Probation officer’s honour shown in son’s prizewinning novel

Probation officer’s honour shown in son’s prizewinning novel
Ochitsukana (above).

This year’s Muro Saisei Literary Prize was awarded to Ochitsukana for a novel based on his father’s life as a probation officer. The prize was the first in the author’s career.

Author Otohiko Kaga, a member of the final selection committee, highly praised the work “Chichi no Kunsho” (Father’s honour). “His father’s honest way of life really comes through in the offhand depiction of the setting,” he said.

Ochitsukana, 60, is a native of Nonoichi, Ishikawa Prefecture. After graduating from university, he started working at a regional bank in Toyama Prefecture. During the long period that he was sent overseas by the company, he felt as if he was starving for the Japanese language. As a result, he immersed himself in novels by such writers as Akira Yoshimura and Yasunari Kawabata.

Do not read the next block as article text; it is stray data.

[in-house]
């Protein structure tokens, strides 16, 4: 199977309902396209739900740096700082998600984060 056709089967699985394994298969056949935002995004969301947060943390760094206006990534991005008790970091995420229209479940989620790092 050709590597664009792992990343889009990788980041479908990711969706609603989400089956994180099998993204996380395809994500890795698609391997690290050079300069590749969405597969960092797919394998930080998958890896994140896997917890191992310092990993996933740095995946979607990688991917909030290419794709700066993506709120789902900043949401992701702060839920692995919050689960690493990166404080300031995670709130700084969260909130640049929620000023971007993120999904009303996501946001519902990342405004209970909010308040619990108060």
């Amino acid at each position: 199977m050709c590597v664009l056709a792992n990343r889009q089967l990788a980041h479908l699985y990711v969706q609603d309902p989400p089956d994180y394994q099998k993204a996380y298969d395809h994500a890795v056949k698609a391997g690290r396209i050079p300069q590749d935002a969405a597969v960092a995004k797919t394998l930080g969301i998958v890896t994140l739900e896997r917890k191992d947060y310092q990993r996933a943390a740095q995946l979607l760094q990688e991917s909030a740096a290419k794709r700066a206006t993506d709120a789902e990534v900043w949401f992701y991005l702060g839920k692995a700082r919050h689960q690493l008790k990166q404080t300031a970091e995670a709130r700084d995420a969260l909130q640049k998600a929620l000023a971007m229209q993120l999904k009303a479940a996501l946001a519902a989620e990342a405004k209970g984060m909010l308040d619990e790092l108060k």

“I was struck by the way that Japanese works of literature tend to leave ambiguity in their conclusions, forcing the reader to imagine them,” he said.

For 15 years, Ochitsukana has been writing at a pace of one novel every year. He has had the experience of being transferred to an affiliated company and to a new firm altogether. Characters whose lives are neither successful nor smooth often feature into his works.

The protagonist of the award-winning novel is a probation officer who carries out his duties without ever being thanked.

In the story, a former juvenile delinquent pays a visit to the officer carrying a duck dish that he has prepared. The food is a token of his gratitude to the officer.

“Hard work pays off.” That is Ochitsukana’s message not only to his father, but to himself, a man who eventually became an executive officer at the company where he was transferred.

His pen name, a play on Japanese words that refers to his scatterbrained personality, was coined by his wife.

“Even I, the writer, don’t know how the story will end,” he says. “I keep writing to find out.”

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